Mimesis Republic Is Zynga Meets Second Life, Comes Out Of Stealth

Mamba Nation

Paris-based entrepreneur Pascal-Emmanuel Gobry covered the Le Web conference for us this year. Follow him on Twitter for more updates.

There were many really cool startups at this year’s LeWeb conference, but not many that blew me away. I already mentioned Yatedo; this is the other one.

Mimesis Republic builds casual social games that live both inside Facebook and on the web, with rich 3D environments. You can create a pretty 3D avatar, and that avatar will represent you across games, and points and goodies you win in one game will accrue to your other games. This is another company entering the red-hot social games space but with several things that set it apart. 

Mimesis Republic is interesting, first and foremost, because they’ve existed for over two years, have almost 50 employees, have raised 5 million euros from angels — and were in stealth up until today. It’s not every day that a startup manages to raise 5 million and hire 50 people and stay under the radar (not completely because they paid some bills by building branded games and sites for big companies).

Mimesis was started by Nicolas Gaume, previously the founder at 19 of Kalisto, a legendary French games developer that rode the dotcom roller-coaster to the public markets and later bankruptcy. I met Gaume at LeWeb and talked him into showing me the product and giving me an exclusive to show it here.

Mimesis is interesting, second of all, because they’ve built a very impressive technology for showing a full 3D environment inside the browser, without having to download anything. It’s works through java, which shocked me at first since it’s usually so slow, but it worked very smoothly on LeWeb’s wifi.

And Mimesis is interesting, finally, because of the concept. Mimesis will build casual social games a la Zynga, but those games are interconnected and are rendered in gorgeous 3D. Like Second Life (Gaume doesn’t like his service to be compared to Second Life), you can build an avatar that represents you, and you will play that avatar in every Mimesis game. Unlike Zynga, where the graphics are basic and there’s no relationship between how you play in Mafia Wars and FarmVille, the points and items you earn in one game will accrue to the other games you play on Mimesis. Unlike services like IMVU or Oddcast that are just about chatting or displaying your avatar, the social and gaming elements are intertwined. Mimesis has both short and casual games like fighting games and more persistent environments to meet and chat.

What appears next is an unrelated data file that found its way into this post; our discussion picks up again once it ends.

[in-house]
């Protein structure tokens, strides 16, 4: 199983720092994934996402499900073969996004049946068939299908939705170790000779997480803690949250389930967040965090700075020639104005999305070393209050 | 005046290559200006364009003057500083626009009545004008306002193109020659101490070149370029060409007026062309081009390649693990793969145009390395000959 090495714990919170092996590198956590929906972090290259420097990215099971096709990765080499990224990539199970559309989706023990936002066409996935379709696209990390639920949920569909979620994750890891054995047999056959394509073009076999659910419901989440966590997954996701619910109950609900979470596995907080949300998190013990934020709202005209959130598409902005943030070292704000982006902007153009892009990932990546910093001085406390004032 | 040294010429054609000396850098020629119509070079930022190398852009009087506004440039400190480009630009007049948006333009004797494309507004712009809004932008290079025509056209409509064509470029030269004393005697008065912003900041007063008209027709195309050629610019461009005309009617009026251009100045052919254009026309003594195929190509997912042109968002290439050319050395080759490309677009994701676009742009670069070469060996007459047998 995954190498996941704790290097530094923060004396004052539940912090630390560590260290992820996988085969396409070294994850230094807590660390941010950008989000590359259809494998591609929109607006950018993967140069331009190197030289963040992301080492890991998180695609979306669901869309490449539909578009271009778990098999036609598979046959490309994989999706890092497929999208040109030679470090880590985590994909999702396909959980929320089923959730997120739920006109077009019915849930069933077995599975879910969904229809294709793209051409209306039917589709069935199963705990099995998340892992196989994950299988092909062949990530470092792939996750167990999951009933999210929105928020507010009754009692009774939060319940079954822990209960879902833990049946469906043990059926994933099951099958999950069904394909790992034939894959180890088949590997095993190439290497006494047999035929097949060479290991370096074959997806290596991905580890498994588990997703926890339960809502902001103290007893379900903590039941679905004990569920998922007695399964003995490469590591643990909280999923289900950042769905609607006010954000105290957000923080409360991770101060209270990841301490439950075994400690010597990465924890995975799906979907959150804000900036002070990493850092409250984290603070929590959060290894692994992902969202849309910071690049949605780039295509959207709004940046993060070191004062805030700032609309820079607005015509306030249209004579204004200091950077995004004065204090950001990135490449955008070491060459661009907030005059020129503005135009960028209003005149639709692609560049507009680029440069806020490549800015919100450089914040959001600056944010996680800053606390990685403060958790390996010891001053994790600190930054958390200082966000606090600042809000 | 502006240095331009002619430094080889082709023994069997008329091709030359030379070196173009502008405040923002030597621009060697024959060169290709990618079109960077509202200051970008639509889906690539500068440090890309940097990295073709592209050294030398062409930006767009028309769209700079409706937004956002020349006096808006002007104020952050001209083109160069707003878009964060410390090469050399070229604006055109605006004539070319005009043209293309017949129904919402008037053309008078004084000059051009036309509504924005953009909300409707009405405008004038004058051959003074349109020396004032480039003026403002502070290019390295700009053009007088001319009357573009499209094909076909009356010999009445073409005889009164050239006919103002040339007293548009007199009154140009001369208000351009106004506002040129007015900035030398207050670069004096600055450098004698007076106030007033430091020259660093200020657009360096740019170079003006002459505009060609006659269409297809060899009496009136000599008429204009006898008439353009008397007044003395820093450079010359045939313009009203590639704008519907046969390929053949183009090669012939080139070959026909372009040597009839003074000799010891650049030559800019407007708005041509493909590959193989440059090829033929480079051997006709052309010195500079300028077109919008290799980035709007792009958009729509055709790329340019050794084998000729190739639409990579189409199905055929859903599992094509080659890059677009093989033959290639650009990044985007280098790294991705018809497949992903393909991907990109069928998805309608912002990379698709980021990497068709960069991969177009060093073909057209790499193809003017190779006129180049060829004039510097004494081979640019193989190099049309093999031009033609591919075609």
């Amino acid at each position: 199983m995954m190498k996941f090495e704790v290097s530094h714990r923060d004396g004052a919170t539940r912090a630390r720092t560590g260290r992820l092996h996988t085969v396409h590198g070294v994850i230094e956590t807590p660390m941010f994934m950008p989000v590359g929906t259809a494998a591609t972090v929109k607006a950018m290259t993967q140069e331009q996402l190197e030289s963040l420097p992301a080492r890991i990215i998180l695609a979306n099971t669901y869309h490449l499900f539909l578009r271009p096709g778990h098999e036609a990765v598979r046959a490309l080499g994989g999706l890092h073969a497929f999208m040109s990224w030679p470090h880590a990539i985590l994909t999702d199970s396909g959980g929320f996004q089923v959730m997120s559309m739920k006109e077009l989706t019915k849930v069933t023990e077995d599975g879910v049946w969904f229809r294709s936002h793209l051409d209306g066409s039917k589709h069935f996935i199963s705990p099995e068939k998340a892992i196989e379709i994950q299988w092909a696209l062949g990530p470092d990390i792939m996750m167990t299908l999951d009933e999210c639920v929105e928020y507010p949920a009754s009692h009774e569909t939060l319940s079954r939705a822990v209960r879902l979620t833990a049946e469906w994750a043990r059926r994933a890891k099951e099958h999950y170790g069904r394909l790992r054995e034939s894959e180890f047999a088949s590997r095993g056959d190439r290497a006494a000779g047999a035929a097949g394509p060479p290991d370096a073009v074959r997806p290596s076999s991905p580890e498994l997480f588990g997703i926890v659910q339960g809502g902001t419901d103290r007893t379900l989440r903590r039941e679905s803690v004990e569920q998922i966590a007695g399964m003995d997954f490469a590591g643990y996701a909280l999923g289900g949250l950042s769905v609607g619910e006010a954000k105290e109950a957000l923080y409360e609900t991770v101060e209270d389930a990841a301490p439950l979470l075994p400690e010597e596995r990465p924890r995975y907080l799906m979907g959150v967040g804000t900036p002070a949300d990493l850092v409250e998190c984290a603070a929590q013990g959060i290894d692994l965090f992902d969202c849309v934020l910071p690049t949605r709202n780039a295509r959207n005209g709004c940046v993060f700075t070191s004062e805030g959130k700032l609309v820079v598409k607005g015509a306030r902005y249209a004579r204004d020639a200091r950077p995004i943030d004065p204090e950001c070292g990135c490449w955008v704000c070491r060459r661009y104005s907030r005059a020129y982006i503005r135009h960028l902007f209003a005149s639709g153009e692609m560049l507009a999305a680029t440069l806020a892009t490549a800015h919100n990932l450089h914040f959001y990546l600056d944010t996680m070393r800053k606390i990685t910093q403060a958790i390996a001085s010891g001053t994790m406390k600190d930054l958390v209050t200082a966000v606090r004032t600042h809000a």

Mimesis will make money by charging for virtual goods and in-game upgrades, and by building branded games for companies.

Mimesis has a unique outlook on online socializing and gaming. Each player can build several avatars to represent his various interests. I asked Gaume if he doesn’t feel that this goes against the main trend of the social web: a few years ago, we would have several MySpace or LiveJournal profiles to express different parts of our identities, but now those various facets are merging. On Facebook and on Twitter, there’s no difference between the digital me and the real me. As I said to Gaume, if a couple years ago my mother had friended me on Facebook, I would have freaked out. Now she’s my Facebook friend, she even follows me on Twitter, and I’m fine with it.

Gaume said that Mimesis’s games are intended first and foremost for teenagers, who really enjoy having multifaceted online identities. Mimesis is thus putting its impressive technology behind a contrarian take on social gaming, encouraging players to multiply identities, and unabashedly targetting overcourted teenagers while Zynga games are mostly played by bored housewives.

Successful founder, impressive technology, different vision and a very hot market: Mimesis is a company to watch.  

Here is a video preview of one of their games, “Black Mamba Nation.” Keep in mind this is all inside the browser, with no plugin to download. (They have disabled embedding, so you need to click through to YouTube.)

More Le Web coverage here.

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